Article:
Although the tomato seeds seem like a dead giveaway, no one I served this to realized there was anything other than apples in here.
1 stick (1/2 cup) butter
1/2 cup flour (I used 1/4 cup each whole wheat and all-purpose)
1/3 cup brown sugar
1 teaspoon cinnamon
3/4 – 1 cup rolled oats
3 medium apples (about 2 – 3 cups sliced)
Several green cherry or larger tomatoes (about 1 – 2 cups chopped)
1 Tablespoon maple syrup or honey
1/2 teaspoon ground cinnamon
Preheat oven to 375F.
Butter 9” x 9″ baking dish.
Melt the butter.
Make the crumble topping:
In bowl combine flour(s), sugar, and cinnamon. Add melted butter and stir. Stir in oats.
Peel, core and slice or chop apples and combine with tomatoes.
Spread fruit on bottom of prepared baking dish. Drizzle with maple syrup or honey and spread the crumble topping over the fruit.
Bake 35 – 45 minutes, until golden on top.
Cinnamon-Oatmeal muffins with apples and green tomatoes
2/3 cup all-purpose flour
2/3 cup whole wheat flour
1 teaspoon baking powder
1 teaspoon baking soda
1/2 teaspoon salt
1 teaspoon cinnamon
1/3 cup brown sugar
2/3 cup apple cider
1/3 cup sour cream or plain yogurt (regular or Greek-style)
3/4 cup rolled oats
1/4 cup butter
2 / 3 to 3/4 cup chopped green tomatoes
2/3 to 3/4 cup (about 1 large apple) apples – core and wash, but no need to peel.
In bowl, mix together flours, baking powder, baking soda, salt, cinnamon and brown sugar.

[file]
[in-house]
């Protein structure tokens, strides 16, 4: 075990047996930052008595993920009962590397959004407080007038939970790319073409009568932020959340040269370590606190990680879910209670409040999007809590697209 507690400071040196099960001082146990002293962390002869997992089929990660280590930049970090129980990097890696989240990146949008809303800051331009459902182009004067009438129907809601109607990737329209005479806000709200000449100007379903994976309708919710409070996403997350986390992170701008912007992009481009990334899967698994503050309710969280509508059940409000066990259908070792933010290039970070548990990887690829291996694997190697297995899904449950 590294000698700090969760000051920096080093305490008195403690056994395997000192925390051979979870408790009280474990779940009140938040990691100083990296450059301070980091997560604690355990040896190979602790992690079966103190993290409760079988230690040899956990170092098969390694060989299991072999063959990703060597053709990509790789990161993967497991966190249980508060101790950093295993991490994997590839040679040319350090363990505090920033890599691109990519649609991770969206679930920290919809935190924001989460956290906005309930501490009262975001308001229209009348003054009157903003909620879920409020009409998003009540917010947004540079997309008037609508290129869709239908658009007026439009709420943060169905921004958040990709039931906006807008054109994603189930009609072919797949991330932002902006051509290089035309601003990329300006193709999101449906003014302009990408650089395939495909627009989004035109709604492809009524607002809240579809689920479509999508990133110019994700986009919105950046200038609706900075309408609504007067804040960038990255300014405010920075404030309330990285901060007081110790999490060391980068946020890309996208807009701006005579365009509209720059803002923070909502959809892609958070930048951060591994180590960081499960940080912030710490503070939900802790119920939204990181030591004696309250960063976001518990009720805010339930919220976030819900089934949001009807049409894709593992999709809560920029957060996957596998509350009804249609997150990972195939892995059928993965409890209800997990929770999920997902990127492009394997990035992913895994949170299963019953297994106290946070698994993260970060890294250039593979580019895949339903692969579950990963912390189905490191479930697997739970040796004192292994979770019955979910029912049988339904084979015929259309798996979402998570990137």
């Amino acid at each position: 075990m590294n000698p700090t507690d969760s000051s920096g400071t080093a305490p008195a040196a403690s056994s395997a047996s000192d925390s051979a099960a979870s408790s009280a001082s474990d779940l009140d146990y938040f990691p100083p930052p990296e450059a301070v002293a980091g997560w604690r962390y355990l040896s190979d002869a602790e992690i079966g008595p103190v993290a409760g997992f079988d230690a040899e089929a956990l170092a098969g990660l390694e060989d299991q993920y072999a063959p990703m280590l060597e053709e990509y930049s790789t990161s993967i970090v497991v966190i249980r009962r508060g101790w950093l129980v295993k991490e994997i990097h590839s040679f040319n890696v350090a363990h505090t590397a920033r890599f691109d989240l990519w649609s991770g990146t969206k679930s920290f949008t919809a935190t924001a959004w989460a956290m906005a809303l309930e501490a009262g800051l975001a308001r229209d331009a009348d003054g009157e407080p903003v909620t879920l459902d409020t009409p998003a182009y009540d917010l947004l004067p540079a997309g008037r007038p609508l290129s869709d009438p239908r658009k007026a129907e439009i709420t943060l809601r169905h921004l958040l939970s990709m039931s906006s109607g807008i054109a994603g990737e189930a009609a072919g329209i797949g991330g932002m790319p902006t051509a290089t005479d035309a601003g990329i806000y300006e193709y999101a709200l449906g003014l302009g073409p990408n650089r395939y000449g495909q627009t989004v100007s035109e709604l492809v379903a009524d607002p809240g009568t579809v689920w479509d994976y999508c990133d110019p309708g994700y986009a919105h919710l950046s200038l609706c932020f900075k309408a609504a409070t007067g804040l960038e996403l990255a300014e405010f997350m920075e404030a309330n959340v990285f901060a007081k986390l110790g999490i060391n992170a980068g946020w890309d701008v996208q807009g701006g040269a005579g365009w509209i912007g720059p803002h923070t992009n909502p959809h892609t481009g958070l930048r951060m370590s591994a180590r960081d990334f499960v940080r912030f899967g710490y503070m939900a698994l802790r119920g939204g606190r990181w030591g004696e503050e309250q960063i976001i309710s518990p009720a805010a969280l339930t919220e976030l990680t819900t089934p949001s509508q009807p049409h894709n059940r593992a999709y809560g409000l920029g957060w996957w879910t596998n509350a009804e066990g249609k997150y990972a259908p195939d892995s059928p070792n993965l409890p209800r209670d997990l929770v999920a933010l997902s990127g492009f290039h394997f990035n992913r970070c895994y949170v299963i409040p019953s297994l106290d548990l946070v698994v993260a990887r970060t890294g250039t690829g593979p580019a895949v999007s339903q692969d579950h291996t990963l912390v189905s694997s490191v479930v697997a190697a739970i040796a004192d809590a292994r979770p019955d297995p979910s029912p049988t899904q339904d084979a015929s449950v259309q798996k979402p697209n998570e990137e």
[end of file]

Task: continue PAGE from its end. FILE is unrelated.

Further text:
Break egg into another bowl. Add apple cider and sour cream or yogurt (not a nonfat yogurt).
Combine dry and wet ingredients and still until moistened. Stir in the oats. Melt butter and stir in.
Wash and core apples; chop to make 2 / 3 – 3/4 cup. Wash and chop the tomatoes. Stir into the batter. You can add some walnuts or raisins, too, if you want.
Place in prepared muffin cups (butter muffin tin or use paper liners). Bake 20 – 25 minutes or until a toothpick comes out clean.
Note: You can bake this in a loaf pan as a sweet bread.
Green tomato gratin
3 – 5 slices bacon
1 or 2 slices bread or rolls (1 cup soft bread crumbs)
1 large onion
1 or 2 medium or large green tomatoes (depending on size)
1 or 2 apples (depending on size)
1 – 2 cups diced cooked ham
1 – 1 1/2 cups shredded sharp Cheddar cheese
Cook bacon to crisp. Remove to drain on paper towels.
In small bowl, pour 2 Tablespoons bacon grease over the bread crumbs; stir to combine and set aside.
Prepare round or square casserole dish by buttering with some bacon fat.
Peel onion and slice into rings. Add to skillet bacon cooked in. Cook 3 – 5 minutes on low heat, stirring occasionally.
Peel the apples. If you have a corer, remove and core into rings. If not, cut into quarters and slice.
Place half the apples on the bottom. Top with half the ham, then half of the tomatoes and half the onions. Sprinkle with about a third of the cheese. Crumble in all the bacon. Repeat layers in reverse: onions, tomatoes, ham, apples. Top with remaining cheese, then sprinkle the bread crumbs over the top.
Bake about 40 minutes for tomatoes and apples to soften and cheese to melt.
Author of the award-winning cookbook Garden Gourmet: Fresh & Fabulous Meals from your Garden, CSA or Farmers’ Market, Yvona Fast lives in Lake Clear and has two passions: cooking and writing. She can be reached at firstname.lastname@example.org or on Facebook as Author Yvona Fast.